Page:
30th: The 1983 team earned the Wildcats’ highest ranking in school history — No. 3 in the AP poll — after starting 4-0. The team, led by All-American linebacker Ricky Hunley, appeared on its way to a 5-0 start, leading 26-3 at Cal, but the Golden Bears rallied to tie the game at 33-33. The UA finished that season 7-3-1.

25th: Arizona had two Morris Trophy Award winners in 1988, the only time that has happened in the program’s history. The Morris Trophy is awarded to the top Pac-12 linemen on each side of the ball as voted by opposing linemen in the conference. Joe Tofflemire, a center, and nose guard Dana Wells earned the honor 25 years ago. The year 1988 also marked the first season Arizona’s Rich Rodriguez became a head coach, at Salem (W.Va.) College. Rodriguez’s team posted a 2-8 record that year. He returned to his alma mater — West Virginia — the following season as a graduate assistant.

20th: The Wildcats’ first 10-win team, highlighted by the famed Desert Swarm defense, drubbed Miami 29-0 in the Fiesta Bowl at the conclusion of the 1993 season. Arizona finished 10-2. The UA’s defense finished ranked No. 1 nationally in total defense (236.9 yards allowed per game) and rushing defense (30.1).

10th: The ouster of John Mackovic as head coach occurred in 2003, a long 10 years ago. A player revolt, which included private meetings between the players and high-ranking Arizona administrators, put the firing in motion. Mackovic lasted four games that season and was replaced by interim coach Mike Hankwitz after a 1-4 start that included lopsided losses to LSU (59-13), Oregon (48-10) and Purdue (59-7).

What will be posted about the 2013 team in 2023 as a 10-year anniversary? History awaits.

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The best Arizona player to wear No. 46, according to TucsonCitizen.com’s Anthony Gimino, is quarterback Fred Enke Jr. (1946-47): Tucson-raised athlete led the NCAA in total offense in 1947 and played seven years in the NFL, the UA’s longest tenured quarterback at that level.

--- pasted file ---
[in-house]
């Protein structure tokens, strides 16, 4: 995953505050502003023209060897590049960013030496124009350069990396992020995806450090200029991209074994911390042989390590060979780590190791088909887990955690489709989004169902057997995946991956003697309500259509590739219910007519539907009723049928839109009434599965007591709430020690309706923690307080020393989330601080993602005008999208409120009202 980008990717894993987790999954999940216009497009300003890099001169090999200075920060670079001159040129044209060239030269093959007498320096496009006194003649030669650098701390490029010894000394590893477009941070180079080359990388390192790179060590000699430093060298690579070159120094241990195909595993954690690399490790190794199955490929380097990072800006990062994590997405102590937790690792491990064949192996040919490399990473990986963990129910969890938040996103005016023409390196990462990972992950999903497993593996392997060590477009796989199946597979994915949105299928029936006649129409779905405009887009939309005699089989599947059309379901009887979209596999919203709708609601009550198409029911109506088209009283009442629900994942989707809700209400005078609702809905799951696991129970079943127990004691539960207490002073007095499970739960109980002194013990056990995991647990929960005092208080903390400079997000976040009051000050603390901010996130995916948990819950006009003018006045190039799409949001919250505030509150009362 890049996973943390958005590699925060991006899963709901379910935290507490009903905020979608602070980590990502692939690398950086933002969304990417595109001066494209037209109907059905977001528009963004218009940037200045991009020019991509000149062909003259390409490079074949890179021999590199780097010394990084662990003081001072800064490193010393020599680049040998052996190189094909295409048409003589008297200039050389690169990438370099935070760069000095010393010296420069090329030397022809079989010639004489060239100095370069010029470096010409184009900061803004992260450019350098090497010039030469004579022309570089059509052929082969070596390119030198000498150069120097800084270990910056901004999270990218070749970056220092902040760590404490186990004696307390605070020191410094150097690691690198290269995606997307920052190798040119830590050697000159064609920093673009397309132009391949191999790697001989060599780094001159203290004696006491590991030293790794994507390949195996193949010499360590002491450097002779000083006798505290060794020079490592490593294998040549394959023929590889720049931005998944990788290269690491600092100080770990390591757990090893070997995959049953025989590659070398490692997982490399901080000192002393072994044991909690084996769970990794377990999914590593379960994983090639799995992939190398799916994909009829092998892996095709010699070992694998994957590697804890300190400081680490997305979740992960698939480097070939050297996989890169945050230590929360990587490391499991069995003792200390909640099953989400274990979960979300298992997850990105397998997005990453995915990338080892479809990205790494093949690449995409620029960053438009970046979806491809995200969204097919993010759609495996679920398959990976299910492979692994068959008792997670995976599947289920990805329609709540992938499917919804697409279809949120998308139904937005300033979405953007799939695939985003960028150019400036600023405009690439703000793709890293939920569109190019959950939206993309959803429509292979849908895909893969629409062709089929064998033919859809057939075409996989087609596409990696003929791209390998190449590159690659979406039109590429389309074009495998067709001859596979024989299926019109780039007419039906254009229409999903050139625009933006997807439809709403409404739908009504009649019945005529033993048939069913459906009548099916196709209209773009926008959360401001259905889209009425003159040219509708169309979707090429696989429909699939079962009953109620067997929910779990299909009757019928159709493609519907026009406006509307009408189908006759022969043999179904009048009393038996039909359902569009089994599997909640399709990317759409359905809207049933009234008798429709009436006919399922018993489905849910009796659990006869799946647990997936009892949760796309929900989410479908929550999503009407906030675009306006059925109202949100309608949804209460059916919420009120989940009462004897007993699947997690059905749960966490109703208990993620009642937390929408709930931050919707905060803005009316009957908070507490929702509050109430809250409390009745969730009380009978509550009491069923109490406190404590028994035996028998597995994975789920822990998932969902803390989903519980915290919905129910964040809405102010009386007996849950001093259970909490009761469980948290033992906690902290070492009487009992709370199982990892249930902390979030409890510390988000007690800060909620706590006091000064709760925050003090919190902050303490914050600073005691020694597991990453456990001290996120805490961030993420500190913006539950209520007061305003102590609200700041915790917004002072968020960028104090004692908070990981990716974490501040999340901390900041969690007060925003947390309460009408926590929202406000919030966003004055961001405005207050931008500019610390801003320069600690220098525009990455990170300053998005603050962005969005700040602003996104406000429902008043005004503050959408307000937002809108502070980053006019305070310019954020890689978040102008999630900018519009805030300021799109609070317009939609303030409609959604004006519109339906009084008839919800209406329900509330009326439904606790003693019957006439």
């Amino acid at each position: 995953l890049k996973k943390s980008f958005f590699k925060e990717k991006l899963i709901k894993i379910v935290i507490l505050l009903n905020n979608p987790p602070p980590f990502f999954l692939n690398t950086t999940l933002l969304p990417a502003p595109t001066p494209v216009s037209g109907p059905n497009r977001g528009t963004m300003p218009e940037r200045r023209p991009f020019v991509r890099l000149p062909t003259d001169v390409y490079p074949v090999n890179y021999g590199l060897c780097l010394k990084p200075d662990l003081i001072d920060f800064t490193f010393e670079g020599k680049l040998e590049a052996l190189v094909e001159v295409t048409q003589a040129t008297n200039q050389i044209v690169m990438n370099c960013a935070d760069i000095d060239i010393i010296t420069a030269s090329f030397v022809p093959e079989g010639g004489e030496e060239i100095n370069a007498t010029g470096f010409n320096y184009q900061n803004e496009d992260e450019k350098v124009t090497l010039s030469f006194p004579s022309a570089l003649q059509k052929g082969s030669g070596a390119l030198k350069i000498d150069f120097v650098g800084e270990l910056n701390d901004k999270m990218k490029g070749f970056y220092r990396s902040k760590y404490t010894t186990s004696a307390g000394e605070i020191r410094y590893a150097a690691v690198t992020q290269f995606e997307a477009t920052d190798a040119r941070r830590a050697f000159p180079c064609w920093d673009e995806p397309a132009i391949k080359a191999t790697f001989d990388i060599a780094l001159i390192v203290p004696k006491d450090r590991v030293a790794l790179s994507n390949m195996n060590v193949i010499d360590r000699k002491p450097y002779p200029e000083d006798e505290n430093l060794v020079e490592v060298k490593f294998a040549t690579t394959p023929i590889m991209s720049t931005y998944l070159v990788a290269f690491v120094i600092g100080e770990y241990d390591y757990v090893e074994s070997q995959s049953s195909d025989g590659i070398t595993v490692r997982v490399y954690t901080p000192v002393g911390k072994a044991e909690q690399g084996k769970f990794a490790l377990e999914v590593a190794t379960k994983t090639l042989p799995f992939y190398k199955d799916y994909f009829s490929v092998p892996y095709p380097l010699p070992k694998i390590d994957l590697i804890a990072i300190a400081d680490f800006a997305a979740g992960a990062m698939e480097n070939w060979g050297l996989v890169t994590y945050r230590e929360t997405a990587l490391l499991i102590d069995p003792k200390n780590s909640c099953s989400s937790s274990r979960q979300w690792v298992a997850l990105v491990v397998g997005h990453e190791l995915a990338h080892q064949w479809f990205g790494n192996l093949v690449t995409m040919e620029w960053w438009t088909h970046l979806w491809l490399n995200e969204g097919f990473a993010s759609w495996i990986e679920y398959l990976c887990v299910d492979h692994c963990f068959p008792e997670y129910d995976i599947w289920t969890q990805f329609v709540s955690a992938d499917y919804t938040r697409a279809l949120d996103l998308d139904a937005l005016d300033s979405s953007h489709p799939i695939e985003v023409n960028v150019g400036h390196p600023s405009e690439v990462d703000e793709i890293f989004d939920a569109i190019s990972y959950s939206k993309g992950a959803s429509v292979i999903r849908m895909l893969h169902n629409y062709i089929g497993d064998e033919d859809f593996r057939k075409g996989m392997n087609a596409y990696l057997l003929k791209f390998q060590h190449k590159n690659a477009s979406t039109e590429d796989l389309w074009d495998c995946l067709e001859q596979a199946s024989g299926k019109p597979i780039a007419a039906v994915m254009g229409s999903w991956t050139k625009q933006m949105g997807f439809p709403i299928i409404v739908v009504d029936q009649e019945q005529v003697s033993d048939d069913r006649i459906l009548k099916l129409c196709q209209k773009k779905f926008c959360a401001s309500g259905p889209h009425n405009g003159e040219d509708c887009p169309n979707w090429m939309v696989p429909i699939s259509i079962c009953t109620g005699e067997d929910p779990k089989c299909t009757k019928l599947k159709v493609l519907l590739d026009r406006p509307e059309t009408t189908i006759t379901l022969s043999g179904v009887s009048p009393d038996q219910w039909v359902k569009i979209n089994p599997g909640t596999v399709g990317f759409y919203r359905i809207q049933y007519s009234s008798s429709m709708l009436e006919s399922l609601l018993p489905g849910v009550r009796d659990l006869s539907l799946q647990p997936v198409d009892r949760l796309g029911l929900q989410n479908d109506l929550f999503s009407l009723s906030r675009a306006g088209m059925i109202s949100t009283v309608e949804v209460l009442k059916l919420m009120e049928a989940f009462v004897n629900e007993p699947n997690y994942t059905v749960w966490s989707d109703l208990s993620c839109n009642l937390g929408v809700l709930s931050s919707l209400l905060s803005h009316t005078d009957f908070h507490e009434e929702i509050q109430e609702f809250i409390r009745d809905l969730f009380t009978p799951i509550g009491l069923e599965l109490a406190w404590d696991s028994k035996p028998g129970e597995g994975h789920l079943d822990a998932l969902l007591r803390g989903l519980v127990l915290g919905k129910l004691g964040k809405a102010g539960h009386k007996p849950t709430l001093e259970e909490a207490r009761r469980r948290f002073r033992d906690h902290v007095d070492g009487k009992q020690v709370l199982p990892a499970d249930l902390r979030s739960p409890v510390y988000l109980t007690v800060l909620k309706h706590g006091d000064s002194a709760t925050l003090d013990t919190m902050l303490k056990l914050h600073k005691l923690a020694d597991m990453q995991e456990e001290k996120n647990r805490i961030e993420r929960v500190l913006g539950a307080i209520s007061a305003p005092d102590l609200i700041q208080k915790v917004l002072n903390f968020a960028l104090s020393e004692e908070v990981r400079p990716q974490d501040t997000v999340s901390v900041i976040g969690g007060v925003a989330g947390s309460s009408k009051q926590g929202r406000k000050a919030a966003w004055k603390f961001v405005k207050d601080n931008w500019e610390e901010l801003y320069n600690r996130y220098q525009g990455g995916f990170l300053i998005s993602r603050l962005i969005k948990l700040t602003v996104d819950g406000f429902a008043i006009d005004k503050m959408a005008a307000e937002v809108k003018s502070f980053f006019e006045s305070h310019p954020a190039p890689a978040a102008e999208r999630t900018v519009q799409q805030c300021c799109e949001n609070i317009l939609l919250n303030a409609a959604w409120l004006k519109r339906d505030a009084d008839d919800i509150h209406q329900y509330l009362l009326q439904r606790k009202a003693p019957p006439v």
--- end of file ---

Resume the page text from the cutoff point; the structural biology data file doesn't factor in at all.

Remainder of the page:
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Last year, I ran a Top 50 Games in the history of Arizona football series at this site and TucsonCitizen.com. I will relive that list here with less than 50 days to kickoff and add one game to it: Arizona’s improbable 49-48 win over Nevada in the New Mexico Bowl last December. I will keep the ranking of that game secret in the new top 50 list until the day I publish it.

No. 46 — Dick Tomey, the Desert Fox, does a number on UCLA by changing offense in midseason

No. 47 — “The Streak” reaches three games, UA achieves best Pac-10 finish

No. 48 — Arizona’s first game at Arizona Stadium in 1929, a 35-0 win over Cal Tech

No. 49 — Underdog Arizona’s 2011 thriller over arch-rival Arizona State

No. 50 — Arizona’s first win over arch-rival Arizona State, then known as Territorial Normal

Dropped out — Arizona’s first win in program’s history: 22-5 over Tucson Indians

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The Jim Thorpe Award watch list was announced Friday. The watch-list announcements will continue through July 19. This site will update after the announcements.

The current Pac-12 breakdown (by school) of players on the watch lists:

1. Stanford 15
2. USC 13
3. ASU 11
Oregon 11
5. Oregon State 7
7. Washington 4
8. Colorado 3
9. Arizona 2
Washington State 2
11. Utah 1
California 1

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WILDABOUTAZCATS.net publisher, writer and editor Javier Morales is a former Arizona Press Club award winner. He also writes blogs for Lindy’s College Sports, TucsonCitizen.com and Sports Illustrated-sponsored site ZonaZealots.com.